Why did you choose to venture into Malayalam and Tamil cinema with your new movie?
I wanted to be a part of the exciting work that is happening there. Malayalam cinema is going through a renaissance right now. Phenomenal work has been done in the last four-five years. The new films are not following any preset or formula, and even radically different stories are being accepted by the audience. Even in Tamil cinema the recent successes, apart from blockbusters, have been different.
While growing up, did you watch a lot of south Indian cinema?
I grew up on a staple of Malayalam and Tamil films. Malayalam cinema in the ’80s, with people like Padmarajan and Priyadarshan, was great. I was a huge Padmarajan fan, and in Tamil cinema, I loved Bharathiraja’s films.
How do the four stories in Solo come together?
What ties the stories together is that they’re about the four elements — fire, earth, wind and water. Dulquer Salmaan, who plays the protagonist in each of them, is named after Shiva, and the stories themselves are somehow connected to Shiva’s mythology. Solo’s music has been well-received, but the standout track is Aigiri nandini, as interpreted by Kochi-based rock band Thaikkudam Bridge.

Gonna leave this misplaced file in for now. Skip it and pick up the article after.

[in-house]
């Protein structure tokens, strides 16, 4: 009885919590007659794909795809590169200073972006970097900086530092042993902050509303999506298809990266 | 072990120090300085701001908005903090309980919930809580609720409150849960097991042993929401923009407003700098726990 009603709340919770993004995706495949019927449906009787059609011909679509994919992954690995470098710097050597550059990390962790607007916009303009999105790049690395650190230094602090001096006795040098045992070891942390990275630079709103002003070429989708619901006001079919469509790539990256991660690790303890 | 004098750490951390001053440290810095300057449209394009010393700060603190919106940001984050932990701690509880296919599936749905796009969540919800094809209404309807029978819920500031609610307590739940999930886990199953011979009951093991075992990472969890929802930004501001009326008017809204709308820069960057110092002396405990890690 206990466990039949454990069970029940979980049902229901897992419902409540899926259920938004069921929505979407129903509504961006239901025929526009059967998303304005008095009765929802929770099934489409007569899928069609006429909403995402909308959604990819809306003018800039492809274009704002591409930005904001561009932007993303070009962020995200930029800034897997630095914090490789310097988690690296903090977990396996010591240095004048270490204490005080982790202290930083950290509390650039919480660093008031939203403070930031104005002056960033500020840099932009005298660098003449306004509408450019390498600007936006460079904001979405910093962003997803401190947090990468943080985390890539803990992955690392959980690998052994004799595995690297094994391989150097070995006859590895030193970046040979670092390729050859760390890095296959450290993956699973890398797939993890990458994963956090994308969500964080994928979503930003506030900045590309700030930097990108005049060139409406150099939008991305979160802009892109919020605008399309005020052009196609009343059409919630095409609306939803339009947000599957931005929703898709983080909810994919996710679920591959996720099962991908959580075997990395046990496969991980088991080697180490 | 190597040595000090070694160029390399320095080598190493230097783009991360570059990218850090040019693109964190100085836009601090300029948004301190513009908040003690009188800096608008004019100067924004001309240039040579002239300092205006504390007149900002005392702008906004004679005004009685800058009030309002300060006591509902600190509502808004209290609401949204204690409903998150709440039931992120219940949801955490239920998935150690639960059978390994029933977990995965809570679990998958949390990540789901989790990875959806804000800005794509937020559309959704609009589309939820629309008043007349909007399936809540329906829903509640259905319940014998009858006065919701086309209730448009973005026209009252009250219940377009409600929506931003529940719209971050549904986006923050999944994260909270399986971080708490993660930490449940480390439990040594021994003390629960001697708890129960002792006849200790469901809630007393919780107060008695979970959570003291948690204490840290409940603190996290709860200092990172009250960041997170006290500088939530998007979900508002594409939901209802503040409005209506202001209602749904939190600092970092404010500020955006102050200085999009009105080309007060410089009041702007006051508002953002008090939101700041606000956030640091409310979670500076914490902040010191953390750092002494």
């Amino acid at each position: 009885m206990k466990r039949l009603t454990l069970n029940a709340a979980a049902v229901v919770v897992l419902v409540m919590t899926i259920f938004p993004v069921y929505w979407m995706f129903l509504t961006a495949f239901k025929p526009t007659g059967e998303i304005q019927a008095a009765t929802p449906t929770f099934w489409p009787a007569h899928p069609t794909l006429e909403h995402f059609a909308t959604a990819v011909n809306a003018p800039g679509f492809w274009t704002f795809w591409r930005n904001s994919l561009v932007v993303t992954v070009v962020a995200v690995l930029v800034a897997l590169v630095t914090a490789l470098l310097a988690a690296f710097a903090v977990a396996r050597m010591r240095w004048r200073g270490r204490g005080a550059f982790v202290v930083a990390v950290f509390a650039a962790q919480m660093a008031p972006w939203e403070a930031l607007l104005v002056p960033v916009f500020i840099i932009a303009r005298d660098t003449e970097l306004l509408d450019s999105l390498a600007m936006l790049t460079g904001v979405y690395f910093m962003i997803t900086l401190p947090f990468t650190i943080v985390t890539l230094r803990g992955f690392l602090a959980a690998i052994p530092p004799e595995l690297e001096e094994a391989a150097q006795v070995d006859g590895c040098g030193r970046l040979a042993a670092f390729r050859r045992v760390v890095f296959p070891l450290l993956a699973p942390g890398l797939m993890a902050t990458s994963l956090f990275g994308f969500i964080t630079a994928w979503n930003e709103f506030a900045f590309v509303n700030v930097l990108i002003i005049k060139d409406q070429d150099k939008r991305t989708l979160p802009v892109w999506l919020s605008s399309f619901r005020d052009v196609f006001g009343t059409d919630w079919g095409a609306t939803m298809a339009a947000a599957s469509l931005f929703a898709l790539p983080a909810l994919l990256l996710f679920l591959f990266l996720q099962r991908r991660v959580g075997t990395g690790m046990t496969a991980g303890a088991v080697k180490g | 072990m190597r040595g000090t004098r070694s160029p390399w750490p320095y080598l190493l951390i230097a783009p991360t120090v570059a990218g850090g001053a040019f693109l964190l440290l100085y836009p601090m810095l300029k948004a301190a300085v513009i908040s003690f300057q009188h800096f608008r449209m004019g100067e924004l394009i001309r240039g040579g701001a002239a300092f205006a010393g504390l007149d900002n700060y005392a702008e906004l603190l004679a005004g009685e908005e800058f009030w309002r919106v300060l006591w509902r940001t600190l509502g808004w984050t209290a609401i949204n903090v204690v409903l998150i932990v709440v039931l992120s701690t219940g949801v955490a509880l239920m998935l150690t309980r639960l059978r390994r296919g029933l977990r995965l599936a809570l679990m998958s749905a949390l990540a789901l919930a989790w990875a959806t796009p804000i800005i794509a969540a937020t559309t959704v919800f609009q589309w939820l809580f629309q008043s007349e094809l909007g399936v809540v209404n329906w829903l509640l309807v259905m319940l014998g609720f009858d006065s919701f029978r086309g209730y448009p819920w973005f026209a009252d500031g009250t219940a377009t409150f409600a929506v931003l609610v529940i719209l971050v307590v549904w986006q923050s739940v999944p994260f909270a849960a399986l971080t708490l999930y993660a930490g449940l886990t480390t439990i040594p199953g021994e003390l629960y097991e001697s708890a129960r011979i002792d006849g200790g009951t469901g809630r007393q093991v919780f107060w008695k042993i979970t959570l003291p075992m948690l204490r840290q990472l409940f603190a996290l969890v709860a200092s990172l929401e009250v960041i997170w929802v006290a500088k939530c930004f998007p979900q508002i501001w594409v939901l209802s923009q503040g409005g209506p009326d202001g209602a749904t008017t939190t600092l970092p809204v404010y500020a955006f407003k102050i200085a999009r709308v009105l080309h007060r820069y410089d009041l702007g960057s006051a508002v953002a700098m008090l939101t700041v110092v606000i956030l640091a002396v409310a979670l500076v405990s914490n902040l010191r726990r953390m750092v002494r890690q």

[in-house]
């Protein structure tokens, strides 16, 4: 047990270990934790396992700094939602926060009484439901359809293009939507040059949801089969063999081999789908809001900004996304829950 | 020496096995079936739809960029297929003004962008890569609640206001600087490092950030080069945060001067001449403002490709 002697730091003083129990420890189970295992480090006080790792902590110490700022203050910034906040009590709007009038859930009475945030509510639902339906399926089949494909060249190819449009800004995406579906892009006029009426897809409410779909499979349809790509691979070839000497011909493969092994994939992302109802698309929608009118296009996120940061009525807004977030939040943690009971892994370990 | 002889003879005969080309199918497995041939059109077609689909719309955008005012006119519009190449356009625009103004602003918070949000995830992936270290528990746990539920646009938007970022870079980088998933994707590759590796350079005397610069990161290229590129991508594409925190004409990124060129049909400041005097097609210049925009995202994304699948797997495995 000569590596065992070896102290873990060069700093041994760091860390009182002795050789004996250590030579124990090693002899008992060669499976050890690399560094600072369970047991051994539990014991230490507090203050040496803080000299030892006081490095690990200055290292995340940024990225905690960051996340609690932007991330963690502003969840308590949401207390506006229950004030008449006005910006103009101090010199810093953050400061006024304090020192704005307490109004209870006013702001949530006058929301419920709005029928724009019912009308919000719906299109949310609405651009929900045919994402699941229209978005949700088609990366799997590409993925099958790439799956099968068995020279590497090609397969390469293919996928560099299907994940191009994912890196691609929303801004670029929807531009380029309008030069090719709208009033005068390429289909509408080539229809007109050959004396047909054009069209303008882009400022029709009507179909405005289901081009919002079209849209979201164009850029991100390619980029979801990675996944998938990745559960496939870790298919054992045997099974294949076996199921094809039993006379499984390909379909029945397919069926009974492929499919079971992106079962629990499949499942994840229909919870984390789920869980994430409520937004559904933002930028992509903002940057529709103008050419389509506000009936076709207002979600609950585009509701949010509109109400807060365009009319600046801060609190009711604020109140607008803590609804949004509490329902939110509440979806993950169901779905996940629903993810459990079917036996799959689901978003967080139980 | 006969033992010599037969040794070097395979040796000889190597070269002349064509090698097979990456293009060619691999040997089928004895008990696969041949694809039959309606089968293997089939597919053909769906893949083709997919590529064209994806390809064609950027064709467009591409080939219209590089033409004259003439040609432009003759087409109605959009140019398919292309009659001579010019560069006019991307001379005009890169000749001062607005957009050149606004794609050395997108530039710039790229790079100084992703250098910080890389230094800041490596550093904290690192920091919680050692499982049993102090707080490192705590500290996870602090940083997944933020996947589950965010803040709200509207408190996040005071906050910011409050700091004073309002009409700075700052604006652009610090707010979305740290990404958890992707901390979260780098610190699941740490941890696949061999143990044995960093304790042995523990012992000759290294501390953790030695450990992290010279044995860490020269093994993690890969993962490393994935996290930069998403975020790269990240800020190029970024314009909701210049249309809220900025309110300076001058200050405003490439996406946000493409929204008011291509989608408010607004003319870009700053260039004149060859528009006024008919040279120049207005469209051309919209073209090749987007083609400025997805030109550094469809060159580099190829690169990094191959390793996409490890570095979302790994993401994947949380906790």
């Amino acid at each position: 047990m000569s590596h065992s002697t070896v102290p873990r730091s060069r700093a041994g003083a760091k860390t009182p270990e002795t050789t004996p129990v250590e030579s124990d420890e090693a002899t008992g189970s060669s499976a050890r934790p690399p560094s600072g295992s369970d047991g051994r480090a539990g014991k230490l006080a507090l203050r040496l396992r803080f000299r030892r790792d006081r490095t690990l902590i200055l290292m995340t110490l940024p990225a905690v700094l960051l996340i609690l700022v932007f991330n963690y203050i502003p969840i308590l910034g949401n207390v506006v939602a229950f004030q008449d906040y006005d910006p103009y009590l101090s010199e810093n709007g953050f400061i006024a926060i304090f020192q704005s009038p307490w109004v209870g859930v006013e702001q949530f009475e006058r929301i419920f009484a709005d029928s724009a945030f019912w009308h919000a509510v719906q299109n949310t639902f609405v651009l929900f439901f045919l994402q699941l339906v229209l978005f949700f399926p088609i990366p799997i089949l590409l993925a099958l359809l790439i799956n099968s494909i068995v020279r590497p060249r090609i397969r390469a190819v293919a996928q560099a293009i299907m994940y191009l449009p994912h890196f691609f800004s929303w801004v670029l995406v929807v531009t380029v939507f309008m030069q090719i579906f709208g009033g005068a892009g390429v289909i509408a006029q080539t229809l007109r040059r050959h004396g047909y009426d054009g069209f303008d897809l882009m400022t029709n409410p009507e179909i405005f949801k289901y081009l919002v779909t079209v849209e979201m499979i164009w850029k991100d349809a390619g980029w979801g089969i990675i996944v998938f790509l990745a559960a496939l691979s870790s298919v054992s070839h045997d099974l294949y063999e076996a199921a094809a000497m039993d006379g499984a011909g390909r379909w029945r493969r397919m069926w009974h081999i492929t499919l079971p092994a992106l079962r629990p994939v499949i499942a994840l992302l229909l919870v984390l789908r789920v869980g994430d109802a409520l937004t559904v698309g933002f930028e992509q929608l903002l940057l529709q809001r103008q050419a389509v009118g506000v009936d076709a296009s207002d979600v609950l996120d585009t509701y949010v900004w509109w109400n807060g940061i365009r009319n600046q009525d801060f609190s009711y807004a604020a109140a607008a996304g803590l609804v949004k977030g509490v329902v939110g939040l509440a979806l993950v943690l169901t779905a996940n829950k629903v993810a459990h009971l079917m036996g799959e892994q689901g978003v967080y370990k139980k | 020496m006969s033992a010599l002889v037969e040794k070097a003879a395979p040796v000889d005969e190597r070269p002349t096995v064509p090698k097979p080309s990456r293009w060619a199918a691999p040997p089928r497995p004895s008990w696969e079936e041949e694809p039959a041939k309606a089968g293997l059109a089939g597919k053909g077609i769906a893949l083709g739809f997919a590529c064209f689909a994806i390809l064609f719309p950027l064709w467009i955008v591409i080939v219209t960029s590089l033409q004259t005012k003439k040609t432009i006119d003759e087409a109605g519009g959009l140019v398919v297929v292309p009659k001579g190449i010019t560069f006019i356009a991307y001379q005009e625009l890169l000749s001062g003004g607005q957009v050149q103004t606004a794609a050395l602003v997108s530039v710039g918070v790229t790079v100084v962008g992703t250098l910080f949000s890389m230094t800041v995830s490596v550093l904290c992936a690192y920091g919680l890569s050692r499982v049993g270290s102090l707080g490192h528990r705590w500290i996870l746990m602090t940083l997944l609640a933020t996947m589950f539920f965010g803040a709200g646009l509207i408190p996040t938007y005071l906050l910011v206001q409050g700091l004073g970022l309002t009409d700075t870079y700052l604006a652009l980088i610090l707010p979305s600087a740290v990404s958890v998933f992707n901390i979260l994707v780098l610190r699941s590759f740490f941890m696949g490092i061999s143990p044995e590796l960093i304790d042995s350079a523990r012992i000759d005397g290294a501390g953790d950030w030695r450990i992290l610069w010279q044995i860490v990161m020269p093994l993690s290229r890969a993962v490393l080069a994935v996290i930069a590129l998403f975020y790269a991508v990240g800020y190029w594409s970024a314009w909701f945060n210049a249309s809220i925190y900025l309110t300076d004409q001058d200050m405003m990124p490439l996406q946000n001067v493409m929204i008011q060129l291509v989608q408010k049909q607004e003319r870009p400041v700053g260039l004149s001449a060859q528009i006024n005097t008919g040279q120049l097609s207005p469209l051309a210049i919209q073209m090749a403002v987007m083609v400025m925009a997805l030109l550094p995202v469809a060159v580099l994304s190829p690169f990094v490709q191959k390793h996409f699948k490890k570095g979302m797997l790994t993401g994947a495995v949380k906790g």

How was it composed?
Aigiri nandini is a haunting track and it gives me goosebumps every time I listen to it. I’ve heard many renditions of it and long had this idea of merging the song with Aadu pambe (Malayali folk song). I tried it with the theme of Wazir, but it didn’t work out. So when Solo was happening, I sought out Govind Menon (vocalist of Thaikkudam Bridge) and he just took it to another level.
Your cast is drawn from the different film industries of the country. Would you say that’s a risky move?
As much as I love working on the music for my films, I also enjoy casting. I do it myself, with my team. For Solo, we have a very eclectic cast — Manoj K Jayan, Renji Panicker, Dino Morea, Sai Tamhankar, and director Qaushiq Mukherjee, among others. And some of them really surprised me with how well they fit into the stories. Casting is always a risk, of course, because sometimes you make the right choices, and sometimes you don’t.